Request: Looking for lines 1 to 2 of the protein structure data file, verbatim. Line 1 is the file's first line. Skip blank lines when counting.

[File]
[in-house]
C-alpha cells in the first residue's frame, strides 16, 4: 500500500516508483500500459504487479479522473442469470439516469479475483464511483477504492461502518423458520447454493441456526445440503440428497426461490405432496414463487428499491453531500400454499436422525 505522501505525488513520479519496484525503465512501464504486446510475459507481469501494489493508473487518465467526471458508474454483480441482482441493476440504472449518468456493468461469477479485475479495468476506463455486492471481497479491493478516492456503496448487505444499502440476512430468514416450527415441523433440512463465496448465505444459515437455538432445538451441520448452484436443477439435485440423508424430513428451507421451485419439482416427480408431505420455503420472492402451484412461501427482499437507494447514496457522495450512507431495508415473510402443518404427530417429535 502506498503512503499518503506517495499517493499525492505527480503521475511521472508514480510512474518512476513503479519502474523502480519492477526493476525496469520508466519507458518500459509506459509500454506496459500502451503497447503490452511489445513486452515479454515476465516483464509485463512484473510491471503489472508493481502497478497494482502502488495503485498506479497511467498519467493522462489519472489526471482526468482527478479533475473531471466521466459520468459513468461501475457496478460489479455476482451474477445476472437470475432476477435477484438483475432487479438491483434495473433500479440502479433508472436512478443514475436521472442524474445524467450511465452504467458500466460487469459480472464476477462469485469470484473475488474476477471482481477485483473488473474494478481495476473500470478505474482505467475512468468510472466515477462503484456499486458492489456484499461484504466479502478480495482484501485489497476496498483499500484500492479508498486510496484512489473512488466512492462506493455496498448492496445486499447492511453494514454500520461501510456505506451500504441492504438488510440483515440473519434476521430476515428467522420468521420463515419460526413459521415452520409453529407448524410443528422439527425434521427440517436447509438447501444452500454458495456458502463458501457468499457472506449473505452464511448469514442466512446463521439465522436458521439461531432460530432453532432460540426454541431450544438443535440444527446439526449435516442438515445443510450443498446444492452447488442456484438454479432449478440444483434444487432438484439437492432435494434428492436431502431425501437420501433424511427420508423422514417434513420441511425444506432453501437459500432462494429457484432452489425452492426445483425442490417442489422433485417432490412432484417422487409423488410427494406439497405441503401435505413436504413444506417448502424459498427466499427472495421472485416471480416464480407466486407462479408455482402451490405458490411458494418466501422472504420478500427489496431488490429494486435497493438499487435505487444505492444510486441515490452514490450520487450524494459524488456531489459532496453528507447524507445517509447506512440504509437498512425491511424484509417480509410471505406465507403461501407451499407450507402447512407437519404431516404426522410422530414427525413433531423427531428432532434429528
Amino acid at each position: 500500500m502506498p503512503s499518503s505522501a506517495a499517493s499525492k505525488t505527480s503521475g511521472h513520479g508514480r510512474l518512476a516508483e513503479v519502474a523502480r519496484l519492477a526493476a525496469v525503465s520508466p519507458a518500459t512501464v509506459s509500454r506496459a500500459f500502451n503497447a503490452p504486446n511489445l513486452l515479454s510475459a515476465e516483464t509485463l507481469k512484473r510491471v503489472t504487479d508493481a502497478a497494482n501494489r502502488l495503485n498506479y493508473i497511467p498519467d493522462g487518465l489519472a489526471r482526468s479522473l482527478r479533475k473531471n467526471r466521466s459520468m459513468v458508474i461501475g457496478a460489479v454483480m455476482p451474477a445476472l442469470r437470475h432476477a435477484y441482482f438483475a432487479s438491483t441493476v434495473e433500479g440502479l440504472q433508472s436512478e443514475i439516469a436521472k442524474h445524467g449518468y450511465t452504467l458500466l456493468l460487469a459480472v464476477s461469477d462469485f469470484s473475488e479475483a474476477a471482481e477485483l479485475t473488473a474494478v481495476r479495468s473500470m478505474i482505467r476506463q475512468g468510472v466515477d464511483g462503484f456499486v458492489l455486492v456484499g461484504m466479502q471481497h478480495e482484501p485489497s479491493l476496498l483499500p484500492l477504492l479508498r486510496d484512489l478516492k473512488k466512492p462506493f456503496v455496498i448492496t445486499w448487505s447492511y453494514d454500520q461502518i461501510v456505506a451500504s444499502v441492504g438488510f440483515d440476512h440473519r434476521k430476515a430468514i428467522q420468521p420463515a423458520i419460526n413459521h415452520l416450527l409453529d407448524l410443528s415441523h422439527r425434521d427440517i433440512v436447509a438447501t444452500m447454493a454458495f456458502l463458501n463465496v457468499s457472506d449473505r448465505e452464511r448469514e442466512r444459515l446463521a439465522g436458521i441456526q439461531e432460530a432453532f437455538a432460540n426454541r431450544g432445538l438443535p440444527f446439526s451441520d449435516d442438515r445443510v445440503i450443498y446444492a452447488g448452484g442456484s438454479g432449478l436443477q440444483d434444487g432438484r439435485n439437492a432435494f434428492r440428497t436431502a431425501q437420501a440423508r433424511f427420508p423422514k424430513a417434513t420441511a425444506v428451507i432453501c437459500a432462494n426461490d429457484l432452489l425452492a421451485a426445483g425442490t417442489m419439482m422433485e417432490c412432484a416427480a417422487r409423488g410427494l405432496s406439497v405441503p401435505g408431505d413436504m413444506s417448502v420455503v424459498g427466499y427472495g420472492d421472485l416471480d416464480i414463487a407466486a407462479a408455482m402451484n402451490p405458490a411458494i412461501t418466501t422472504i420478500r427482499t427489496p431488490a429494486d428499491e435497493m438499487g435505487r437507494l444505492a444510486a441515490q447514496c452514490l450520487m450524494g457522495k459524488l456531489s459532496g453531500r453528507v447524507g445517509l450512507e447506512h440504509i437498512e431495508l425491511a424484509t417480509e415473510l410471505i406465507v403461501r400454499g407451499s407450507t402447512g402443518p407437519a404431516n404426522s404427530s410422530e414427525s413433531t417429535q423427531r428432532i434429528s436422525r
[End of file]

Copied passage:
[in-house]
C-alpha cells in the first residue's frame, strides 16, 4: 500500500516508483500500459504487479479522473442469470439516469479475483464511483477504492461502518423458520447454493441456526445440503440428497426461490405432496414463487428499491453531500400454499436422525 505522501505525488513520479519496484525503465512501464504486446510475459507481469501494489493508473487518465467526471458508474454483480441482482441493476440504472449518468456493468461469477479485475479495468476506463455486492471481497479491493478516492456503496448487505444499502440476512430468514416450527415441523433440512463465496448465505444459515437455538432445538451441520448452484436443477439435485440423508424430513428451507421451485419439482416427480408431505420455503420472492402451484412461501427482499437507494447514496457522495450512507431495508415473510402443518404427530417429535 502506498503512503499518503506517495499517493499525492505527480503521475511521472508514480510512474518512476513503479519502474523502480519492477526493476525496469520508466519507458518500459509506459509500454506496459500502451503497447503490452511489445513486452515479454515476465516483464509485463512484473510491471503489472508493481502497478497494482502502488495503485498506479497511467498519467493522462489519472489526471482526468482527478479533475473531471466521466459520468459513468461501475457496478460489479455476482451474477445476472437470475432476477435477484438483475432487479438491483434495473433500479440502479433508472436512478443514475436521472442524474445524467450511465452504467458500466460487469459480472464476477462469485469470484473475488474476477471482481477485483473488473474494478481495476473500470478505474482505467475512468468510472466515477462503484456499486458492489456484499461484504466479502478480495482484501485489497476496498483499500484500492479508498486510496484512489473512488466512492462506493455496498448492496445486499447492511453494514454500520461501510456505506451500504441492504438488510440483515440473519434476521430476515428467522420468521420463515419460526413459521415452520409453529407448524410443528422439527425434521427440517436447509438447501444452500454458495456458502463458501457468499457472506449473505452464511448469514442466512446463521439465522436458521439461531432460530432453532432460540426454541431450544438443535440444527446439526449435516442438515445443510450443498446444492452447488442456484438454479432449478440444483434444487432438484439437492432435494434428492436431502431425501437420501433424511427420508423422514417434513420441511425444506432453501437459500432462494429457484432452489425452492426445483425442490417442489422433485417432490412432484417422487409423488410427494406439497405441503401435505413436504413444506417448502424459498427466499427472495421472485416471480416464480407466486407462479408455482402451490405458490411458494418466501422472504420478500427489496431488490429494486435497493438499487435505487444505492444510486441515490452514490450520487450524494459524488456531489459532496453528507447524507445517509447506512440504509437498512425491511424484509417480509410471505406465507403461501407451499407450507402447512407437519404431516404426522410422530414427525413433531423427531428432532434429528